believe he needed counsel because Malofiy had untruthfully told Guice that he was only a witness.
(Guice Dep. June 4, 2013 at 144 (“I was told I was a—I was a witness. . . . .” Defense Counsel:
“Did [Malofiy] make representations to you that proved to be untrue? . . . . Guice: “I would say—I
would say yes.”).)
Guice thus attended his May 2, 2013 deposition unrepresented. Malofiy led Guice through
his affidavit, and had him swear to its truth. After Malofiy completed his examination, Defense
Counsel’s questioning of Guice revealed that Guice did not know: the meaning of “defendant”; that
he was a party to the copyright litigation; that Plaintiff was seeking money damages from him
personally; or that Malofiy had obtained a default against him. (Id. at 47:24-48:21; 92:18-21.)
instance, Guice testified as follows:
DEFENSE COUNSEL: Do you understand that Mr. Marino who’s sitting across the
table from me is seeking money from you?
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GUICE: Well -- well, that part -- I didn’t know he was seeking it from me
DEFENSE COUNSEL: Yeah. He is seeking money from you and he’s asking you to
pay him monies that you received from the exploitation of Bad Girl. Did
you understand that?
GUICE: No, I did not.
DEFENSE COUNSEL: So all the time you were talking with Mr. Malofiy you didn’t
understand that Mr. Marino was suing you for money damages and for relief
with respect to Club Girl and Bad Girl?
GUICE: No, I didn’t. And that’s . . . the level of my ignorance. . . .
(Guice Dep. May 2, 2013 at 171-74.)
Guice became “ang[ry],” “confused,” and “infuriated” that Malofiy had taken advantage
of and made a “fool” of him. (Tr. Jan 6, 2014 at 48:5-10; 48:16-21; 49:12-21; see also Guice Dep.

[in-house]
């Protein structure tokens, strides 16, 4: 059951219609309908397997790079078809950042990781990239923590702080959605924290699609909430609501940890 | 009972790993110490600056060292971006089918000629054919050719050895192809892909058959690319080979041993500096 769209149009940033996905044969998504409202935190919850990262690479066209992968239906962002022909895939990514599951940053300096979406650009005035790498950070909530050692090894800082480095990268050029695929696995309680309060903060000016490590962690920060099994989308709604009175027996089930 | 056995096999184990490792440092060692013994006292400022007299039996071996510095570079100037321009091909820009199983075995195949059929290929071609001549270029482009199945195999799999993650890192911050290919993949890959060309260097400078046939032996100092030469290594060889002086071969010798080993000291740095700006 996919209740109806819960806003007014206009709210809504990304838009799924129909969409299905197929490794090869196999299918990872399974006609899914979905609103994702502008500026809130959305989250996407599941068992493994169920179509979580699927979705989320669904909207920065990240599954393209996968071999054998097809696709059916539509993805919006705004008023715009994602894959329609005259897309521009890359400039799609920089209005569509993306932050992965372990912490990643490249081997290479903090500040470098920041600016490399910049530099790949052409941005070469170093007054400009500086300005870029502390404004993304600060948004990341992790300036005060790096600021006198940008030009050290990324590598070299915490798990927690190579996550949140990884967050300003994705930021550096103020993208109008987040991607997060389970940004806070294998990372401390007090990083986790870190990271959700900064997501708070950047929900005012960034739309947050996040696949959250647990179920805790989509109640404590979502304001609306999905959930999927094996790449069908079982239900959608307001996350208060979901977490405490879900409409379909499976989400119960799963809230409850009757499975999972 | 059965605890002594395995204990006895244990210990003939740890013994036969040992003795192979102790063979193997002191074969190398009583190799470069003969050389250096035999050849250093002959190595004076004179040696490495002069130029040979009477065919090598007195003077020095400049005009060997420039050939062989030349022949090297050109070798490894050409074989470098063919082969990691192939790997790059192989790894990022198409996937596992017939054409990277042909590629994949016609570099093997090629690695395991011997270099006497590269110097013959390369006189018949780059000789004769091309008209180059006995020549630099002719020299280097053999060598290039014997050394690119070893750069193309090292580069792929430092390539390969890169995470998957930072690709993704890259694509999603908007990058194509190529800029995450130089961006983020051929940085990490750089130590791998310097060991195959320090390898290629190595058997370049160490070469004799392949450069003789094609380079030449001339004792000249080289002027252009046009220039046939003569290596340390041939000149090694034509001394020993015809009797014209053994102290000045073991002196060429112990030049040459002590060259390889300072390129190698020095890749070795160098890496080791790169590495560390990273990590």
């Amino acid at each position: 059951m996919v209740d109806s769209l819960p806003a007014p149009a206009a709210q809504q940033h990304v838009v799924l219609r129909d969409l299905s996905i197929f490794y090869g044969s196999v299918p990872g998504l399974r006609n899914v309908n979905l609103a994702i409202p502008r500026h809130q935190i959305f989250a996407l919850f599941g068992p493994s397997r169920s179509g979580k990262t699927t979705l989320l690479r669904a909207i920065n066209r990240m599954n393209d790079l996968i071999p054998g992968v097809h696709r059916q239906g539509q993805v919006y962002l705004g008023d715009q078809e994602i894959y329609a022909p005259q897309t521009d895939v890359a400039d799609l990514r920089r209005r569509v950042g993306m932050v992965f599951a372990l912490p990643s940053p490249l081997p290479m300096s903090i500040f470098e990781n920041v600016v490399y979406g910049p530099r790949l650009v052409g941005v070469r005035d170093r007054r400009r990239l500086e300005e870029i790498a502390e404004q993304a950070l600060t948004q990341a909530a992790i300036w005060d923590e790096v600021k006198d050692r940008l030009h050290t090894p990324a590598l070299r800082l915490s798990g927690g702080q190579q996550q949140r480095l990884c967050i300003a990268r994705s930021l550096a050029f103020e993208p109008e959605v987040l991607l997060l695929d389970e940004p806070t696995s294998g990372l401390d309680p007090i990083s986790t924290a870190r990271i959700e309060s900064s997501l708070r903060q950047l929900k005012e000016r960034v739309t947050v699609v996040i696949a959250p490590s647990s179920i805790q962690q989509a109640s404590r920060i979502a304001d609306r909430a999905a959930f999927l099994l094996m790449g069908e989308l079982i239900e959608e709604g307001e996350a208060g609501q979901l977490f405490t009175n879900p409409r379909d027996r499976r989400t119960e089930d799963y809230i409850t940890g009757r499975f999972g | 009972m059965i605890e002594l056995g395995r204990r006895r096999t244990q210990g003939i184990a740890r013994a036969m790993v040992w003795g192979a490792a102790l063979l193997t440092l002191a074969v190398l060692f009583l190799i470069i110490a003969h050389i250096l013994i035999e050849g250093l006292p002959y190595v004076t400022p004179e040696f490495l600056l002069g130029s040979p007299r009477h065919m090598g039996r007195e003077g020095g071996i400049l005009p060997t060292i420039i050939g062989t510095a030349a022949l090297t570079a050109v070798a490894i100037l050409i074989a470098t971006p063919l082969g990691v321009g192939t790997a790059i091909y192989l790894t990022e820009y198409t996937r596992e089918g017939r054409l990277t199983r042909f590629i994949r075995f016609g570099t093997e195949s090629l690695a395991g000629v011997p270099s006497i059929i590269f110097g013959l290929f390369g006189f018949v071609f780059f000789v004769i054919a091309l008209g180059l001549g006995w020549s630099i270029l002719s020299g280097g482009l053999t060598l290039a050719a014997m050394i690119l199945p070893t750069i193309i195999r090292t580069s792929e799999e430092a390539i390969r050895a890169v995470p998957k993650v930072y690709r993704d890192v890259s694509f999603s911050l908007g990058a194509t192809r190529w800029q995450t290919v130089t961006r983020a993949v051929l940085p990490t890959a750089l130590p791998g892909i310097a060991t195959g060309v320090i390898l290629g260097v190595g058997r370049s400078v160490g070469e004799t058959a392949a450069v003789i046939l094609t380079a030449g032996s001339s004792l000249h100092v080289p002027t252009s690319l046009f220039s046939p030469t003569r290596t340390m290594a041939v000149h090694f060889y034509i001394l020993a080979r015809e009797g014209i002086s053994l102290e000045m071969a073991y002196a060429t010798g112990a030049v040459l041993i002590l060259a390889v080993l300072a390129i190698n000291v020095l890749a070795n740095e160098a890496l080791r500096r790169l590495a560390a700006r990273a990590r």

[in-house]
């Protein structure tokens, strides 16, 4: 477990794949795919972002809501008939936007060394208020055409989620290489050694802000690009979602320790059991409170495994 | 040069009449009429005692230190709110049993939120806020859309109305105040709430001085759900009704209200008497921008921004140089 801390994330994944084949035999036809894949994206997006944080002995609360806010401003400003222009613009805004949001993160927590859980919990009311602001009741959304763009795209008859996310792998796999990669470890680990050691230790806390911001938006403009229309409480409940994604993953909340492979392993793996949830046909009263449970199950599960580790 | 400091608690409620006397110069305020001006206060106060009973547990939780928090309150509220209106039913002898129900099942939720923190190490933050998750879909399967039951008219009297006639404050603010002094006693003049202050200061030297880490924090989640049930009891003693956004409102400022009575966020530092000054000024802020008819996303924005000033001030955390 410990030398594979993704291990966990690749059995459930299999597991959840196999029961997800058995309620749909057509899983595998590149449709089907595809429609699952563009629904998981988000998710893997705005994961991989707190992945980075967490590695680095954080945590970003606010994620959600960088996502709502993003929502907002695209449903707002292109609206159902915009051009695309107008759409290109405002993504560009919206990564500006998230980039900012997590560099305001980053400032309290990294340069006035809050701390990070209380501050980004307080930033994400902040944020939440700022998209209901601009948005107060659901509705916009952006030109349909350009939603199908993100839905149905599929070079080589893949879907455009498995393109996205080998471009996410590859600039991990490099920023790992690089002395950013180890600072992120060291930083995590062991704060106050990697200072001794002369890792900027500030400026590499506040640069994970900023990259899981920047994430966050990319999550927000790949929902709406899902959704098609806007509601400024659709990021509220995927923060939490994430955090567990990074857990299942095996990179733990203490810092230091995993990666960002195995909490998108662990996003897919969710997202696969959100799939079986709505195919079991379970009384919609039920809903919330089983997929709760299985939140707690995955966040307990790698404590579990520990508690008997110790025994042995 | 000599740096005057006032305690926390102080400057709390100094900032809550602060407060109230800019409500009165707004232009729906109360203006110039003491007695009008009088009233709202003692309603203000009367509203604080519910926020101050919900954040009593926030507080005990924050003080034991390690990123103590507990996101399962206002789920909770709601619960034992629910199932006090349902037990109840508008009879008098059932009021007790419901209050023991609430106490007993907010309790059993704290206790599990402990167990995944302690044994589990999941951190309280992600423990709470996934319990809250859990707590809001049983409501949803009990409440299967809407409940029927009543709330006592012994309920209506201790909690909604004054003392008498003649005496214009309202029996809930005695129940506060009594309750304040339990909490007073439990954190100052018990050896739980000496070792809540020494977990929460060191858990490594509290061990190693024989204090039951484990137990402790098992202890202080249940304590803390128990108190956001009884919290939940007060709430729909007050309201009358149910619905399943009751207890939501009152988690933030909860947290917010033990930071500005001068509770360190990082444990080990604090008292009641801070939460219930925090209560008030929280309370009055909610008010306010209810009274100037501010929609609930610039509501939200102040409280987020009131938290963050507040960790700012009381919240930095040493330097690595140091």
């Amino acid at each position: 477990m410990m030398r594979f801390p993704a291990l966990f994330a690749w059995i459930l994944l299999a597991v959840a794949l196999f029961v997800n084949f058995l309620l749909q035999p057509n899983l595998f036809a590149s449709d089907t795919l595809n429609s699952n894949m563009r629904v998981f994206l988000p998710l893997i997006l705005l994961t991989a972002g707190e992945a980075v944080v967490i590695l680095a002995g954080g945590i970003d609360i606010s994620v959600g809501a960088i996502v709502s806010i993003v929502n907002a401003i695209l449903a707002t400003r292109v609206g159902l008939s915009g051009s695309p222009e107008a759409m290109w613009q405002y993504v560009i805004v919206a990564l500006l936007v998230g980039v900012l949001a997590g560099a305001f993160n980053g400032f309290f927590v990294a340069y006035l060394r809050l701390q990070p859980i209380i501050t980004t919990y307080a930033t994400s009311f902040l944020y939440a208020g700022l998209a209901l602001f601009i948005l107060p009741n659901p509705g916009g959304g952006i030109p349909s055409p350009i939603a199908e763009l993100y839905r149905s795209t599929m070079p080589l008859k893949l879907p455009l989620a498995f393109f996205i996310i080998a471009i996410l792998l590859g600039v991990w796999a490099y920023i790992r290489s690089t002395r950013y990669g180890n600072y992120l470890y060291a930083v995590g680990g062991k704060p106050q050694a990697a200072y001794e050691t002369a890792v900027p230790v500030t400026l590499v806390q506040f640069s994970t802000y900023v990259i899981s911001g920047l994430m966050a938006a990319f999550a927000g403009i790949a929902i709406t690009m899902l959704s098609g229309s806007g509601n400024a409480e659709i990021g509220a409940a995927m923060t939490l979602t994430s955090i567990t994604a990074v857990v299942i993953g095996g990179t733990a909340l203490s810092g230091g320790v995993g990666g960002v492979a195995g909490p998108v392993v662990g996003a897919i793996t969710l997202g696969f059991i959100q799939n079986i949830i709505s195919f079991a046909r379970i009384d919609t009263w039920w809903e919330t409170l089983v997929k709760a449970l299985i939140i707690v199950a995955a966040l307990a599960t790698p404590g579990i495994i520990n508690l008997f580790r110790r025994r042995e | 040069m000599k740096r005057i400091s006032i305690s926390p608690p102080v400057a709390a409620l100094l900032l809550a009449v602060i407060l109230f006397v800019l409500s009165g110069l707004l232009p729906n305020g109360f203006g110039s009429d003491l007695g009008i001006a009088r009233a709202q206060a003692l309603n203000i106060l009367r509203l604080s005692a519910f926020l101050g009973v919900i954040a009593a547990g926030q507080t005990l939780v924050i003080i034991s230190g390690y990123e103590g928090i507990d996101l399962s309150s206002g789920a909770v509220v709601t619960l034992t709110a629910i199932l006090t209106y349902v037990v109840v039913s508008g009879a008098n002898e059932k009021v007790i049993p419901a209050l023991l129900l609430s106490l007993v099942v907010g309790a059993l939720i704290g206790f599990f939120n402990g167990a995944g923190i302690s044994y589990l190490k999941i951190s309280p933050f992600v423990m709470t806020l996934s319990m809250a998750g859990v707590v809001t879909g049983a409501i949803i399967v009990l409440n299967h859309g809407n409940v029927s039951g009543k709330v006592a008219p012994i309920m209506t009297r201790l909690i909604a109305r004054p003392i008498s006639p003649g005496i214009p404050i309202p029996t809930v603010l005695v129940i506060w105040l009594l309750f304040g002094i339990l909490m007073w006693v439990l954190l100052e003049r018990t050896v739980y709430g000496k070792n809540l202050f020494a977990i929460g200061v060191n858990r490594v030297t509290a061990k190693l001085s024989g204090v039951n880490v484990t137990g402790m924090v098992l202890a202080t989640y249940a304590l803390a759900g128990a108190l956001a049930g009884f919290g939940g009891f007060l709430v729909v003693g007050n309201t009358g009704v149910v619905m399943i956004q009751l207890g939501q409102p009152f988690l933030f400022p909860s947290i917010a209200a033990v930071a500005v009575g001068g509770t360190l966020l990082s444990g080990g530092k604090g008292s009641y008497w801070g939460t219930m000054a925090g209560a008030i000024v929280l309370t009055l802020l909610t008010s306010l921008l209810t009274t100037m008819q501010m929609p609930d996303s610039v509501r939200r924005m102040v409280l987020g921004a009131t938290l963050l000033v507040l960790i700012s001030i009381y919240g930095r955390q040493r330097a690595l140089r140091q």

June 4, 2013 at 147 (“I would say I was duped.”).) The Philadelphia deposition session abruptly
ended at Guice’s request. (Tr. Jan 6, 2014 at 51:25-52:2; 55:21-24; 76:9-77:4.) His upset was
evident. (Guice Dep. May 2, 2013 at 206-07 (Video Operator: “We’re adjourning the deposition
with witness Mr. William Guice.” Guice: “Not a witness. A defendant now at this point. I guess
I’ve always been a defendant.”).)
Later that day, the Parties contacted my Chambers, seeking direction. Because I was
unavailable, another judge issued an order extending the “the deadline for William Guice’s
deposition . . . until Friday, May 31, 2013, so Mr. Guice can retain counsel.” (Doc. No. 76.)
Defense Counsel then attempted to schedule the continued Guice deposition. (Doc. No. 80 at 8-13.)
Having done all he could to take advantage of Guice being unrepresented, Malofiy sanctimoniously
declared that “THERE WILL BE NO DEPOSITION OF MR. GUICE UNLESS HE HAS
COUNSEL.” (Id. at 15-16.)
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I further extended the time to complete the Guice deposition so that he could obtain counsel.
(Doc. No. 81.) I also advised that “[i]f Mr. Guice is willing to continue his deposition without
counsel, he may do so.” (Id.) Guice’s deposition was completed in Denver, Colorado, on June 4,
2013; Guice attended the deposition unrepresented because he could not afford a lawyer.
Moving Defendants seek sanctions against Malofiy. See, e.g., Carter v. Albert Einstein
Med. Ctr., 804 F.2d 805, 808 (3d Cir. 1986) (attorney is liable for sanctions where attorney, rather
than client, is responsible for challenged conduct). Defendants base their Motion on 28 U.S.C.
§ 1927 and the Court’s inherent authority. Gaiardo v. Ethyl Corp., 835 F.2d 479, 484 (3d Cir. 1987)
(§ 1927 sanctions may only be imposed on attorney, not client). As the movants, Defendants must
show by clear and convincing evidence that sanctions are warranted. Rich Art Sign Co. v. Ring,
122 F.R.D. 472, 474 (E.D. Pa. 1988); see also Gregory P. Joseph, Sanctions: The Federal Law Of
Litigation Abuse § 17(A)(5) (2008); Ali, 636 F.3d at 627.
A. Section 1927